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Above: Auxiliary Nurse Midwife Kunjamani Singha, a trusted face in her community, with MCSP’s family planning flipbook and counseling kit. (Photos courtesy of the author.)

Going the Extra Mile to Ensure Voluntary Contraceptive Uptake in India

Posted August 20, 2019

Nagaon district, Assam, India – When you leave a health facility after choosing a family planning (FP) method, who do you reach out to later if you have questions? Experience side effects? Miss a pill?

In the southwestern part of Nagaon district in Assam, that person is often Kunjamani Singha.

When you first meet Singha, you are reminded of your favorite school teacher. She is gentle, but speaks with authority. She moves swiftly, ensuring the counseling corner at Hojai First Referral Unit (FRU), where she works, is clean and ready before each day begins. With more than 31 years of experience as an auxiliary nurse midwife (ANM) – more than half of which have been spent at the 30-bed health facility –– Singha is known and trusted in her community.

But her responsibilities are broader than being an ANM. Singha is also a FP counselor, a job that absorbs most of her day.

“First I welcome them,” she says of the women and couples who come to her, interested in more information about FP. “I try to be respectful of them and encourage them to speak freely. If I am not mindful of the client, how will they open up?”

After ensuring her clients are comfortable, Singha informs them of all FP methods available. She explains the advantages and limitations of each, as well as how they are taken, their effectiveness, and related, common side effects. Once the clients have voluntary made their choice, she reiterates this information again before screening women for their chosen method.

Singha screens a client to determine her eligibility for FP method she chose.
Above: Singha screens a client to determine her eligibility for FP method she chose.

Singha’s efforts are part of the Government of India’s work to expand the country’s public sector FP options by including newer, proven methods such as the oral contraceptive pills (progestin-only pills [POP] and Centchroman). MCSP supports this work at 52 select public health facilities in five states – Assam, Chhattisgarh, Maharashtra, Odisha and Telangana – by working to institutionalize service provision for these newer contraceptives. This includes capacity building of 32,019 community health workers (CHWs) and nearly 300 facility staff like Singha – on the newer contraceptives themselves, as well as developing related information, education and communication materials, job aids, and documentation tools. MCSP also provides supportive supervision visits as this work unfolds.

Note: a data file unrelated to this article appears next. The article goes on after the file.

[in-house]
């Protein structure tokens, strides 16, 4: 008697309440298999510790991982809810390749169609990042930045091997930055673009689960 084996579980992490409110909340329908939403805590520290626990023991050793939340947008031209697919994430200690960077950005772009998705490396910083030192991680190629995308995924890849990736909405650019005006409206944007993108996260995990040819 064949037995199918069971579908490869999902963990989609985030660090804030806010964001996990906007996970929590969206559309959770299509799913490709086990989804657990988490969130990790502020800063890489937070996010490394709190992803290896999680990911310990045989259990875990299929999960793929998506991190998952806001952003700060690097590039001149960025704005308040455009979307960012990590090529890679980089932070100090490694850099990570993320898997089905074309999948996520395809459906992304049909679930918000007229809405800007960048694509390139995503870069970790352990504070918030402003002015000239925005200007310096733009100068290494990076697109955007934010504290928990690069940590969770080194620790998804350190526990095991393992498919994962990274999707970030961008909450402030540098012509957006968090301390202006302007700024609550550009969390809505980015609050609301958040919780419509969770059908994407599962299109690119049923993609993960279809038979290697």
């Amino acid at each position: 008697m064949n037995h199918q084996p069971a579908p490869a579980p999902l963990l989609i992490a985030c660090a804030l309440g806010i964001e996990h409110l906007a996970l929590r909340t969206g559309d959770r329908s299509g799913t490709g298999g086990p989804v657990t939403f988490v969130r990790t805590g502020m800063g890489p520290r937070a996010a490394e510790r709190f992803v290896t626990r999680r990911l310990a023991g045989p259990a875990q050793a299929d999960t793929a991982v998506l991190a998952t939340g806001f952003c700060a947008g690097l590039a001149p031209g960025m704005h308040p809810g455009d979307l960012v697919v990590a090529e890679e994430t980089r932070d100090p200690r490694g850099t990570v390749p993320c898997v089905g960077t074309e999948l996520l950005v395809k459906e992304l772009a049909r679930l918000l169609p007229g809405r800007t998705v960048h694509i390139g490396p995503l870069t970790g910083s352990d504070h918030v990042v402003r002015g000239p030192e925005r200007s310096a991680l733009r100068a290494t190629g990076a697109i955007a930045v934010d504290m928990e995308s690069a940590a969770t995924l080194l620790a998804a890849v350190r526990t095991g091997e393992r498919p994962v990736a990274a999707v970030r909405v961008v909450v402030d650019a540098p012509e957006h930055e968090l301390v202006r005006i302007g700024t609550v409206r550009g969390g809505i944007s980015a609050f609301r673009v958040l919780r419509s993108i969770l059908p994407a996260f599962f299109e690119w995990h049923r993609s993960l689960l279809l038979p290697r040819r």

Assam holds the unfortunate distinction of having the highest maternal mortality ratio (MMR) in India at 237 (versus a national average of 130). While the MMR in the state has improved by an astounding 163 points over the last decade, Assam still has a long way to go to end needless maternal deaths. Critical to this work is increasing access to high-quality FP methods – especially in a state like Assam, which has a record high unmet need for FP of 14.2%.

While her community is increasingly more open to FP, it is still a sensitive topic and many women find it difficult to express their FP desires freely, Singha says. To help combat this, she works to gain the trust of her female clients, encouraging them to talk openly and ensuring their counseling sessions are private. This also includes women in the postpartum ward, who she counsels on FP.

However, Singha’s job does not end once a client accepts an FP method. Because MCSP promotes follow-up with all FP acceptors at prescribed intervals, Singha aims to reach each acceptor by phone at one, three and six months. During these calls, she relies on her MCSP training to reinforce key FP messages, encourage continuation of the chosen method, answer questions, and inquire about side effects. Singha also asks about plans for future pregnancy and, in the case of POP users, counsels women to switchover to a more effective method when exclusive breastfeeding ends.

Ensuring timely follow-up with clients is often a challenging task, she says: “Women leave their mobile numbers with me, but it is very difficult to reach some of them.”

But Singha doesn’t let this stop her. When she is unable to reach clients by phone, she reaches out to CHWs in each client’s village, asking them to do a home visit. She is grateful for their support, knowing their combined teamwork is critical to ensuring client follow-up is completed.

Leisangbi Devi, a CHW who helps Singha follow up with clients who accept FP.

Singha documenting details of FP acceptors in her counseling corner at Hojai-FRU.
Above: (Top) Leisangbi Devi, a CHW who helps Singha follow up with clients who accept FP. (Bottom) Singha documenting details of FP acceptors in her counseling corner at Hojai-FRU.

Leisangbi Devi, a CHW who works with Singha to follow-up with acceptors, records her findings from each home visit and reports them back on a weekly basis. This work makes her feel more connected to her community, she says: “I meet [women clients] on a daily basis. That’s why they like me. Otherwise, they would feel that after recommending the [FP] method, I didn’t bother to inquire about their wellbeing and forgot about them.”

Singha and a fellow ANM in nearby Kumurakata Village.
Above: Singha and a fellow ANM in nearby Kumurakata Village.

The most satisfying part of her job, Singha says, is feeling that her work contributes to a healthier society. This keeps her motivated.

“I like spreading awareness about FP, and mother and child health,” she adds. “I like that I am able to give them knowledge that will help them improve their health.”

Maternal and Child Survival Program